Greek playwright, Athenian comic poet, greatest of the ancient writers of comedy.
Aristotle (BCE 384 - 322): Topic Page
Greek philosopher, b. Stagira.He tutored Alexander the Great and founded the Peripatetic School.
Democritus (BCE 460 - 370): Topic Page
Philosopher; particularly made his mark in the application of his theories of the universe to everyday morality and the simple goal of living a good life.
Diadochi: Topic Page
The Macedonian generals and administrators who succeeded Alexander the Great.
Epicurus (BCE 341 - 270): Topic Page
Greek philosopher; defined philosophy as the art of making life happy and strictly subordinated metaphysics to ethics, naming pleasure as the highest and only good.
Euclid (BCE 4th Century): Topic Page
Greek mathematician (fl. 300 B.C.) whose works, and the style in which they were presented, formed the basis for all mathematical thought and expression for the following 2,000 years (although they were not entirely without fault).
Euripides (BCE 485 - 406): Topic Page
Greek tragic dramatist, ranking with Aeschylus and Sophocles. Born in Attica, he lived in Athens most of his life, though he spent much time on Salamis.
Herodotus (BCE 485 - 425): Topic Page
Called the Father of History. ?485-?425 BC, Greek historian, famous for his History dealing with the causes and events of the wars between the Greeks and the Persians (490-479).
Homer (BCE 8th Century): Topic Page
Principal figure of ancient Greek literature; the first European poet. Two epic poems are attributed to Homer, the Iliad and the Odyssey. MORE
Pericles (BCE 495 - 429): Topic Page
Athenian statesman and leader of the popular party, who contributed greatly to Athens' political and cultural supremacy in Greece.
Plato (BCE 427 - 347): Topic Page
Greek philosopher. Plato's teachings have been among the most influential in the history of Western civilization.
Praxiteles (BCE 370 - 330): Topic Page
A Greek late Classical sculptor from Athens, Praxiteles was the foremost representative of the Attic School in the middle years of the 4th century BC.
Pythagoras (BCE 582 - 507): Topic Page
Pre-Socratic Greek philosopher, founder of the Pythagorean school, best known for two teachings: the transmigration of souls and the theory that numbers constitute the true nature of things.
Sappho (BCE 7th Century): Topic Page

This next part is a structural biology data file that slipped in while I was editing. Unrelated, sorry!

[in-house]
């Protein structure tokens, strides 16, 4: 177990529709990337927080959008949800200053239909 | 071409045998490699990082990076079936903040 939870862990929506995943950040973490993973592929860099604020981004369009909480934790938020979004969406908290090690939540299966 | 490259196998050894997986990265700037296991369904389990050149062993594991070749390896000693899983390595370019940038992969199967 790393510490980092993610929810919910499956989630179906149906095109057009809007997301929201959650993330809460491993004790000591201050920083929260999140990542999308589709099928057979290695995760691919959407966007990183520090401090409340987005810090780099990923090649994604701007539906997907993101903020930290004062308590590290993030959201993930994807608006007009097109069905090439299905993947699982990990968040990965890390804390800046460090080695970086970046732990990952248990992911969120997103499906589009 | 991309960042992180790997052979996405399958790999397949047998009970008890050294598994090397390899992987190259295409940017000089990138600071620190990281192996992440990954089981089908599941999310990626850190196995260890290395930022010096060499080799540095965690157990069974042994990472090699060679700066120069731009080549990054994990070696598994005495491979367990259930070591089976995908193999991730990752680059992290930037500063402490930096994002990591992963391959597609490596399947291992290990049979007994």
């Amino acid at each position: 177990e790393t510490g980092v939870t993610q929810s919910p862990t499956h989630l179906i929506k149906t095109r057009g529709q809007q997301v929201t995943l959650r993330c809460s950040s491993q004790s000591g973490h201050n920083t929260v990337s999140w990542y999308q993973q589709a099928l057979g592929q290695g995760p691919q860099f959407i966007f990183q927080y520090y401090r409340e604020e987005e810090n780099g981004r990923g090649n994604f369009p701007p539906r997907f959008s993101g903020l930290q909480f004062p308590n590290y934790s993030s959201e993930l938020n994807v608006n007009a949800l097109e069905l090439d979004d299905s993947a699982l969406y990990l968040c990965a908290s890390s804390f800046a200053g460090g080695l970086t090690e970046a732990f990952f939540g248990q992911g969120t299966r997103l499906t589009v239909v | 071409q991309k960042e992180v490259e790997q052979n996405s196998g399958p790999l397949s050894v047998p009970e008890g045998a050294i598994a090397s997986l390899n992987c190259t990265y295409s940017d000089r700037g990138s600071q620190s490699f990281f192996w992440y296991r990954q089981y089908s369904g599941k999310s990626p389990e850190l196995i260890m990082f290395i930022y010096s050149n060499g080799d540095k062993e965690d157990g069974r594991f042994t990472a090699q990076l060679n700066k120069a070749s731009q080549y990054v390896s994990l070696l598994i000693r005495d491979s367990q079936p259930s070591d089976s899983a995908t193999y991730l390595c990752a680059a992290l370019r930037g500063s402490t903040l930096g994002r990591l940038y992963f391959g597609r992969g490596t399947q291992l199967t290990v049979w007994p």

From The Cambridge Guide to Women's Writing in English
Female poet who lived and wrote on the Aeolian island of Lesbos in the 7th century BC.
Socrates (BCE 469 - 399): Topic Page
Greek philosopher of Athens. Famous for his view of philosophy as a pursuit proper and necessary to all intelligent men, he is one of the great examples of a man who lived by his principles even though they ultimately cost him his life.
Sophocles: (BCE 496 - 406) Topic Page
Greek tragic dramatist, younger contemporary of Aeschylus and older contemporary of Euripides, b. Colonus, near Athens.
Xenophon (BCE 430 - 355): Topic Page
Greek historian, b. Athens. He was one of the well-to-do young disciples of Socrates before leaving Athens to join the Greek force (the Ten Thousand) that was in the service of Cyrus the Younger of Persia.
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Who's Who in Classical Mythology, Routledge
Contains extensive entries, including detailed entries on all the major gods and heroes, from Athena and Zeus to Achilles, Odysseus and Tarquin and biographical listings of all the key authors, such as Homer.
Who's Who in The Roman World, Routledge
A wide-ranging biographical survey of one of the greatest civilizations in history. The figures represented here come from all walks of Roman life and include some of the most famous - not to mention infamous - figures as well as hitherto little-known, but no less fascinating, characters.
Encyclopedia of Classical Philosophy
The only encyclopedia in English specific to the field of Classical Philosophy, this work presents 270 articles on major and minor figures and on topics of importance to the philosophy of Greek and Roman antiquity.